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16

The 5-foot square is the standard measurement in every edition of D&D published by Wizards of the Coast, starting with 3rd Edition in 2000. In editions prior to WotC taking over publication, there was no standard. Mapping of constructed areas was typically in 10-foot squares, and the ubiquitous gridded battle mat was almost unknown to D&D players. ...


16

It depends on how much the characters can see, how surprising the details they can't see are, and how much you trust your players to not act in-character on out-of-character information. If you want to keep surprises from them, re-drawing the map as the characters move (as you suggested) is the classic way of dealing with this. But there are other options. ...


14

What you are looking for resembles the Castrum Ferrariae, which triggered the city of Ferrara, in Italy. Its first installment is from the 12th century, to be developed later until the 16th century. Link to the image source


14

Clues and Map scraps. First they need a clue to point them in the right general direction. That's fairly easily accomplished by the usual methods, whatever works in your game. Next: if the party finds, buys, is given a partial map (mapscrap), that gives them the essential tool to go find the objective (macguffin). But don't think in terms of classic maps, ...


13

Battlegrounds hosts a table comparing popular virtual tabletop software. One of the comparison lines is whether it's "Suitable for offline use". Based on the comparison, the best bet is MapTool since it explicitly notes that it supports dual map windows so that the player map can be moved onto an external monitor. The other entries indicate support for ...


13

I don't see it working. A 2d map is still only going to ever give you the upper most surface. Consider a troll under a bridge. How do you know what's on top of the bridge vs what's below it? IMO this is no better than a flat map. What has worked for me for minimal effort is Construx. They were a competitor to Lego during my childhood and can be ...


12

A nice random generator is Hexographer.


12

First and most important point: The actual map is actually the least important and interesting part of a treasure map. Remember, the purpose of a treasure map is almost never to make it easy to find a treasure - It's to make it easy for the mapmaker to find the treasure - or possibly one of his relatives, if he doesn't manage it himself. As a result, most ...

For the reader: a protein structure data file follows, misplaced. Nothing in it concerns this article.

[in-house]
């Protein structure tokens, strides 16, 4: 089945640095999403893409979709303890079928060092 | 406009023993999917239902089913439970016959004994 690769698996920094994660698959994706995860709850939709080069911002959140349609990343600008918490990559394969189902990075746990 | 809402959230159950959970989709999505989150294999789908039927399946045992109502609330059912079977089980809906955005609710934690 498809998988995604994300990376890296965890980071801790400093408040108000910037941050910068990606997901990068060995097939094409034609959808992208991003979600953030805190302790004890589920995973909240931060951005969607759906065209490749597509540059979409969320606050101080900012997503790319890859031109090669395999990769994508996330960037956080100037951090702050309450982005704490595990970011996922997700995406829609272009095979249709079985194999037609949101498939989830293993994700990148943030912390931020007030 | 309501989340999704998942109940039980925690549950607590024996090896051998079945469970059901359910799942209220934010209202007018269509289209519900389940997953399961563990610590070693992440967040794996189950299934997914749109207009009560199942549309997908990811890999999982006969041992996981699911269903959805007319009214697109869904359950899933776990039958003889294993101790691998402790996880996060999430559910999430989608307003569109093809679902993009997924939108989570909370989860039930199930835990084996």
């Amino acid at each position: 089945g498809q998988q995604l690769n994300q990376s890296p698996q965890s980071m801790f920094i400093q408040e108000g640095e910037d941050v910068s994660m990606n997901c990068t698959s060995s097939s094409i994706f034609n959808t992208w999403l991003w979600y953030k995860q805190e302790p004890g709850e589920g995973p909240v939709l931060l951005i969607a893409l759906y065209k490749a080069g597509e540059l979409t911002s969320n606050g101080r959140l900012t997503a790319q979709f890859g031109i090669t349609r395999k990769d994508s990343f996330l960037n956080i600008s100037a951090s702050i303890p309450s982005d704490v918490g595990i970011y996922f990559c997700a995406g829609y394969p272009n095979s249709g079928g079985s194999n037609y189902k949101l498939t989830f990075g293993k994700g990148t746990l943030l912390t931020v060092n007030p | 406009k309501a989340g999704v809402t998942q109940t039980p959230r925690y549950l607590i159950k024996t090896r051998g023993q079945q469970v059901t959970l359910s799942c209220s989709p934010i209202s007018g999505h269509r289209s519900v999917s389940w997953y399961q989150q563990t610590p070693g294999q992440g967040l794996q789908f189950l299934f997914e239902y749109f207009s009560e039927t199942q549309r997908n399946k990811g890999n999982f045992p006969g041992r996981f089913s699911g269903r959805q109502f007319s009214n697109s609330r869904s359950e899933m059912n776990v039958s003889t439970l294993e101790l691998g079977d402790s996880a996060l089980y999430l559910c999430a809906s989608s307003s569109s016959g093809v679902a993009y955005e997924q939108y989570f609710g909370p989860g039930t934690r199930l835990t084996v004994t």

12

Taking some measurements, the scale is clearly wrong. Looking at the castle-shaped building in the section labelled 12 with a true-distance measuring tool (I'm using GIMP's Measure Tool), I find that its central block is about 12 pixels from river-side front to back. Measuring the scale using the same tool, 15 pixels is 20 feet, making the castle sans towers ...


11

Historical buildings are a great source of real floor plans: guild halls, merchant adventurer hall, churches, and castles will all have a visitor's map which you can easily adapt to your game. Another great source is archaeological digs of pre-dark ages sites: Carthage, Rome, Greece, etc... all have many great floor plans that are easy to adapt. Catacombs ...


10

Here are some of the sites I use the provide me maps and such. Some are free, some are donation. They are provided by the authors and are "no cost", but they do it for the love of the game. Please help them out if they have a donate button, they work very hard on these. DragonsFoot Dream Weaved Worlds Dungeons Unlimited Fanastic Maps - Jonathon Roberts ...


10

Sure. This original Greyhawk map, also known as the "Darlene" map; has a scale of 1 hex = 30 miles per the World of Greyhawk Glossography from the 1e boxed set: Each map hexagon is 10 leagues across (30 miles). Travel rates are given in miles per day. It's about 4 hexes from Dyvers to Greyhawk, so that's about 120 miles. For more maps and info you ...


9

Give them a map or turn-by-turn directions, but make them slightly unreliable. Maybe an old adventurer tells them the story of the tome he dropped in the pit in the lower level: "If you go down to the crossroads--you know the one I'm talking about, right?--it's the right passage, which you take for a while till it hits the kobold warrens. On the other side ...


9

Dundjinni is quite intuitive and gives you good results for encounter maps Campaign Cartographer has a steep learning curve but provides many features. It lets you create anything from overland maps over city maps to dungeon maps. AutoREALM is a free alternative, but I have no experience with it. Hexographer is a tool to easily create hex maps. There is a ...


9

Downtown Seattle, Renton and Bellevue Bam. There's three of them simply by typing in "shadowrun google map" into Google.


8